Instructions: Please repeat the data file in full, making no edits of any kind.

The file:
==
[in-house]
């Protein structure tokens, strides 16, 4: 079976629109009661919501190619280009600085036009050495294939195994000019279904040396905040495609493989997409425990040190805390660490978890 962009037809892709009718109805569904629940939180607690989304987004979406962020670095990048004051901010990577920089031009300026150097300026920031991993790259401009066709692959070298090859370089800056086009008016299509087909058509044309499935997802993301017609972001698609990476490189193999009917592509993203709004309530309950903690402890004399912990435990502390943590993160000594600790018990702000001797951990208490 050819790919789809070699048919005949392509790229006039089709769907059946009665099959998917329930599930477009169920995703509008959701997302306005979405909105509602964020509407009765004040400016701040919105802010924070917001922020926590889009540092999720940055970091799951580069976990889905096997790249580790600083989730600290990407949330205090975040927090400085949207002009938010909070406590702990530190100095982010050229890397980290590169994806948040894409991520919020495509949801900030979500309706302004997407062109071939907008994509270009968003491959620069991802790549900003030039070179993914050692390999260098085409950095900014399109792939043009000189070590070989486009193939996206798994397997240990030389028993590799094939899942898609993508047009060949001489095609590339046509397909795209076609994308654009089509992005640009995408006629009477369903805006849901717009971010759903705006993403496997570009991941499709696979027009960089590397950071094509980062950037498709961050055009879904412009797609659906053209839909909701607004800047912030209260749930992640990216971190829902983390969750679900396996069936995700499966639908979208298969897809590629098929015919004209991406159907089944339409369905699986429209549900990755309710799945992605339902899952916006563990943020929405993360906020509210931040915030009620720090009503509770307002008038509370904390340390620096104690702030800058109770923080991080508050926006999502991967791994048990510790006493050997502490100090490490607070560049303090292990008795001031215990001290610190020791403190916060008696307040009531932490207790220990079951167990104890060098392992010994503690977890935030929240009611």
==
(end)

[in-house]
């Protein structure tokens, strides 16, 4: 079976629109009661919501190619280009600085036009050495294939195994000019279904040396905040495609493989997409425990040190805390660490978890 962009037809892709009718109805569904629940939180607690989304987004979406962020670095990048004051901010990577920089031009300026150097300026920031991993790259401009066709692959070298090859370089800056086009008016299509087909058509044309499935997802993301017609972001698609990476490189193999009917592509993203709004309530309950903690402890004399912990435990502390943590993160000594600790018990702000001797951990208490 050819790919789809070699048919005949392509790229006039089709769907059946009665099959998917329930599930477009169920995703509008959701997302306005979405909105509602964020509407009765004040400016701040919105802010924070917001922020926590889009540092999720940055970091799951580069976990889905096997790249580790600083989730600290990407949330205090975040927090400085949207002009938010909070406590702990530190100095982010050229890397980290590169994806948040894409991520919020495509949801900030979500309706302004997407062109071939907008994509270009968003491959620069991802790549900003030039070179993914050692390999260098085409950095900014399109792939043009000189070590070989486009193939996206798994397997240990030389028993590799094939899942898609993508047009060949001489095609590339046509397909795209076609994308654009089509992005640009995408006629009477369903805006849901717009971010759903705006993403496997570009991941499709696979027009960089590397950071094509980062950037498709961050055009879904412009797609659906053209839909909701607004800047912030209260749930992640990216971190829902983390969750679900396996069936995700499966639908979208298969897809590629098929015919004209991406159907089944339409369905699986429209549900990755309710799945992605339902899952916006563990943020929405993360906020509210931040915030009620720090009503509770307002008038509370904390340390620096104690702030800058109770923080991080508050926006999502991967791994048990510790006493050997502490100090490490607070560049303090292990008795001031215990001290610190020791403190916060008696307040009531932490207790220990079951167990104890060098392992010994503690977890935030929240009611």